I'm only going to respond to some excerpts from Trisha's post:
For 16 months now I have been a victim of cyber-stalking by two online strangers. I know I have yet to talk about it, but after some lengthy discussions with some (amazing) blog and community leaders, they believe that I should advocating against it and supporting others that go through it. I think thats a fabulous idea.
Again, as I have said over and over again. I have nothing to do with any of the people you keep bringing up and I expect you to issue a very public apology to them if you bring on the legal team you threaten.
I would also never continuously use any form of media to continuously attack the same person. For one, its illegal, and for two, I think it would make me look pathetic.
No she'd never do that, she'd just use one form of media to attack multiple strangers. Apparently she needs a new team of attorneys. It's not illegal, it's called free speech.
The current rumors going around are also advocated by these same people. I am a victim over and over and over again. Same story, same people. Look it up. You will find over a years worth of the same content, regurgitated monthly about me.
What rumors? You posted a mean blog with unedited photos of a teenage girl. That's not a rumor, that's a fact.
First lets start with some education..
Cyber-bullying is a term that is often misused online. Cyber-bullies are actually only between minors. Both parties have to be under the age of 18 and include multiple incidents of technology in attempt to cause someone physical or emotional harm. Its just like at school bullying, but online. Basically, you will know it if you see it.
Again, you need new attorneys. Cyber-bullying does not require both parties to be under the age of 18, just one. Google: Lori Drew.
Cyber-stalking includes these things:
A number of key factors have been identified:
- False accusations. Many cyberstalkers try to damage the reputation of their victim and turn other people against them. They post false information about them on websites. They may set up their own websites, blogs or user pages for this purpose. They post allegations about the victim to newsgroups, chat rooms or other sites that allow public contributions, such as Wikipedia or Amazon.com.
- Attempts to gather information about the victim. Cyberstalkers may approach their victim's friends, family and work colleagues to obtain personal information. They may advertise for information on the Internet, or hire a private detective. They often will monitor the victim's online activities and attempt to trace their IP address in an effort to gather more information about their victims.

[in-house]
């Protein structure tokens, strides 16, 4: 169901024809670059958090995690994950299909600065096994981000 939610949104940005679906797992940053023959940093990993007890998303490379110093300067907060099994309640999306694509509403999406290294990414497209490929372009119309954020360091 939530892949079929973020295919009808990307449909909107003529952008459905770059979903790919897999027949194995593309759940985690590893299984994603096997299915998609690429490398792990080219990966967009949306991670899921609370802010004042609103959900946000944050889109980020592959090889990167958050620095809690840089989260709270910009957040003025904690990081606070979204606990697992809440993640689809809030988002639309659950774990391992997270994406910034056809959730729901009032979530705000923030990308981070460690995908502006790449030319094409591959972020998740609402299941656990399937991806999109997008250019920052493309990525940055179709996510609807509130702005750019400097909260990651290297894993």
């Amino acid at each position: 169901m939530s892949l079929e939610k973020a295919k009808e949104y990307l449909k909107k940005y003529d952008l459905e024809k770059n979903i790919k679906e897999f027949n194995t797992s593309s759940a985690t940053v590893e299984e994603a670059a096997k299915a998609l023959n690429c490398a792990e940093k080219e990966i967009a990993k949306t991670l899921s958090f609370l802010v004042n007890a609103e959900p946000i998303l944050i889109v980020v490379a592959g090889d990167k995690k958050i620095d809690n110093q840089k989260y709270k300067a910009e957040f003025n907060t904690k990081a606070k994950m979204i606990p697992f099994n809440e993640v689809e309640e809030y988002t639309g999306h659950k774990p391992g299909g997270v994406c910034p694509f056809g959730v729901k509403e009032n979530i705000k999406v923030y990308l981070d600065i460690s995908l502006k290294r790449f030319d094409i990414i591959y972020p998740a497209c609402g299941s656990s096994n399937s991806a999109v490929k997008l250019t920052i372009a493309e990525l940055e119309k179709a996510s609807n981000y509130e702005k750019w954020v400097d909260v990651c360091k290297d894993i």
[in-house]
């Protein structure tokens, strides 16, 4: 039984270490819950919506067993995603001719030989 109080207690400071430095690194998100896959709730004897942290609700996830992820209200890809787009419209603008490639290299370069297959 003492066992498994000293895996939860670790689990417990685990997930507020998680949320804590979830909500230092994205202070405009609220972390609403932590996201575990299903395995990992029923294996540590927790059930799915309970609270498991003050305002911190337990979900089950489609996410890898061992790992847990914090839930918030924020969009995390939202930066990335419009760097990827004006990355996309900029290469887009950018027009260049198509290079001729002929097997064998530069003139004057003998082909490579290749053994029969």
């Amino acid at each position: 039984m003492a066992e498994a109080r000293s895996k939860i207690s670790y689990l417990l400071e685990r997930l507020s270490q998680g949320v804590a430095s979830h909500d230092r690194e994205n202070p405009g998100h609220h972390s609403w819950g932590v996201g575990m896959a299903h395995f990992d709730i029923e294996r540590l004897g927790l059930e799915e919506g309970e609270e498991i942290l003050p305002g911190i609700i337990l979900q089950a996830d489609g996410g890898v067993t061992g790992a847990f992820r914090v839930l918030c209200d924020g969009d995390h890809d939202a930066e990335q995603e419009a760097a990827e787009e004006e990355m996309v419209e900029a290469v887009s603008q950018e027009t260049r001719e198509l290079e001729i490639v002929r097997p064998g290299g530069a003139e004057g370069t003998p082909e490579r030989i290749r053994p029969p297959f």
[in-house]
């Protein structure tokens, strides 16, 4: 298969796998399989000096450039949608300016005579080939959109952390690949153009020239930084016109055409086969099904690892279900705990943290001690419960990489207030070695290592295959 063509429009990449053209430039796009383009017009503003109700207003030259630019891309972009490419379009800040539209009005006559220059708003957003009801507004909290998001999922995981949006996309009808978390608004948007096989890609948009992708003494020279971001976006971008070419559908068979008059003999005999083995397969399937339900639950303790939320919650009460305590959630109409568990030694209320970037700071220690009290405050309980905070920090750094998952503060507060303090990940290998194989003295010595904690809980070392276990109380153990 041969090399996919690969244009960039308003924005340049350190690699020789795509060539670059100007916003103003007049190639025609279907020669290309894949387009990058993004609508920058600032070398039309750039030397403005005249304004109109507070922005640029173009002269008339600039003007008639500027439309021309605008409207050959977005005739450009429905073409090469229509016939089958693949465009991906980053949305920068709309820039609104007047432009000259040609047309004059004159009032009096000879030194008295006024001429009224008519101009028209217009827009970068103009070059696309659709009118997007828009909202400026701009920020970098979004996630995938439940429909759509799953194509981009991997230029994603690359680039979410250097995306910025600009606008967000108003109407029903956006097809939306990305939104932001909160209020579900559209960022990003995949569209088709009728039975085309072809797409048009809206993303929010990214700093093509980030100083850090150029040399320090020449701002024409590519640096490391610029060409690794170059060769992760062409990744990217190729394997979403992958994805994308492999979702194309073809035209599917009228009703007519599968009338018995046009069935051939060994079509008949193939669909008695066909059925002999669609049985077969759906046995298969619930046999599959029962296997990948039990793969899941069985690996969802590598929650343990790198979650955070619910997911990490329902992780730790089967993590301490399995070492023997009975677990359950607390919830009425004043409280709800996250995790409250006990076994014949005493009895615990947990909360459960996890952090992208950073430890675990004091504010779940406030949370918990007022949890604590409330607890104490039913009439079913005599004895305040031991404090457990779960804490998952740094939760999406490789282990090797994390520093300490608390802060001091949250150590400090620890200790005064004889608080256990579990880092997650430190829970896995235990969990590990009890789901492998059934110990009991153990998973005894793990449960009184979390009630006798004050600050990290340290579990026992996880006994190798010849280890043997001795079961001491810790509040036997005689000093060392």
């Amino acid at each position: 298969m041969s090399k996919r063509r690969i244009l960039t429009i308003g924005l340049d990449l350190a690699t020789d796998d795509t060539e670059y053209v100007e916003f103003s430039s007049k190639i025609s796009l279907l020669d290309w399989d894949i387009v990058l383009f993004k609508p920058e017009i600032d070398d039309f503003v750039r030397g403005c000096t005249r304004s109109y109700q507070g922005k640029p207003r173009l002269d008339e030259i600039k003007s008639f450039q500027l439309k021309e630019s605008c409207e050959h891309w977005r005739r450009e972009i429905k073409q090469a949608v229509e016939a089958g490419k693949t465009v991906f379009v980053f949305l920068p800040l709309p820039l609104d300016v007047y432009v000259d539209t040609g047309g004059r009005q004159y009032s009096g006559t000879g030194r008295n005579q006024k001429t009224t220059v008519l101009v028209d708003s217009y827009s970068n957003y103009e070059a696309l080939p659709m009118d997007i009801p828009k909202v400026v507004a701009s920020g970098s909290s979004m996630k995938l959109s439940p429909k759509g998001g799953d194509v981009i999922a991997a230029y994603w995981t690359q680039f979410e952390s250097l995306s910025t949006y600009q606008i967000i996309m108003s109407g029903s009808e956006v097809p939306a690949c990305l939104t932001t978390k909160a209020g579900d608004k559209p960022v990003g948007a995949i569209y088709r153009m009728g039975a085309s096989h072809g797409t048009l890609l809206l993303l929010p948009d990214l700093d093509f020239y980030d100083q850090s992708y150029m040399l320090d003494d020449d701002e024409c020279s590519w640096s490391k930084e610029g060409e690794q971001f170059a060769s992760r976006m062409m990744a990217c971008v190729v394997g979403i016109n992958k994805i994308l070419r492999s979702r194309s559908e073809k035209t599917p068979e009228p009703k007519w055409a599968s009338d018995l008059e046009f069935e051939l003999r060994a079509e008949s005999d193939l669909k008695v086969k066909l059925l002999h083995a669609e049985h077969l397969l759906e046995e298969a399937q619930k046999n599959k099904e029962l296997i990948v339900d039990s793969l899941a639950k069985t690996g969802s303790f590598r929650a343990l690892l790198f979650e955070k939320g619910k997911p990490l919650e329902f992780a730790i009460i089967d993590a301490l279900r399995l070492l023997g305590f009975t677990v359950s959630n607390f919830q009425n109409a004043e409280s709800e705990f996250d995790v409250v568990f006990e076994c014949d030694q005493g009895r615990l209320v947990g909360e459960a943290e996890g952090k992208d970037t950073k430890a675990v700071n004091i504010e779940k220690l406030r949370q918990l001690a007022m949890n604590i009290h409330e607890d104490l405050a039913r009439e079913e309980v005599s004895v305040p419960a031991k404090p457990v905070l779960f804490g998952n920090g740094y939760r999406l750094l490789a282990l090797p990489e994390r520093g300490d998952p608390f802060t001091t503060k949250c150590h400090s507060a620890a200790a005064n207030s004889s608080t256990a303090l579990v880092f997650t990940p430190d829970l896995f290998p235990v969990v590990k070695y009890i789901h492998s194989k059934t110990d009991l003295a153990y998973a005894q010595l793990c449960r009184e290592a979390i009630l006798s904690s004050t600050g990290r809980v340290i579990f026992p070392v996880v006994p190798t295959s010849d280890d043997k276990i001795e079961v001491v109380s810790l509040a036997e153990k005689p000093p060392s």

- Encouraging others to harass the victim. Many cyberstalkers try to involve third parties in the harassment. They may claim the victim has harmed the stalker or his/her family in some way, or may post the victim's name and telephone number in order to encourage others to join the pursuit.
- False victimization. The cyberstalker will claim that the victim is harassing him/her. Bocij writes that this phenomenon has been noted in a number of well-known cases.
- Attacks on data and equipment. They may try to damage the victim's computer by sending viruses.
- Ordering goods and services. They order items or subscribe to magazines in the victim's name. These often involve subscriptions to pornography or ordering sex toys then having them delivered to the victim's workplace.
- Arranging to meet. Young people face a particularly high risk of having cyberstalkers try to set up meetings between them.
Unfortunately for Trisha, none of my posts meet that criteria. And if she did even in fact meet with lawyers they would have told her that.
When I looked into an attorney a few months ago, most attorneys I was talking to really didn’t know what to do. Internet law is few and far in between. But this week I decided I was going about it the wrong way and I needed to embrace the community around me and see what info they could pass on to me. In doing so, I was able to be recommended right to media and blog attorneys that fellow large bloggers use on the net and had an appointment with them today.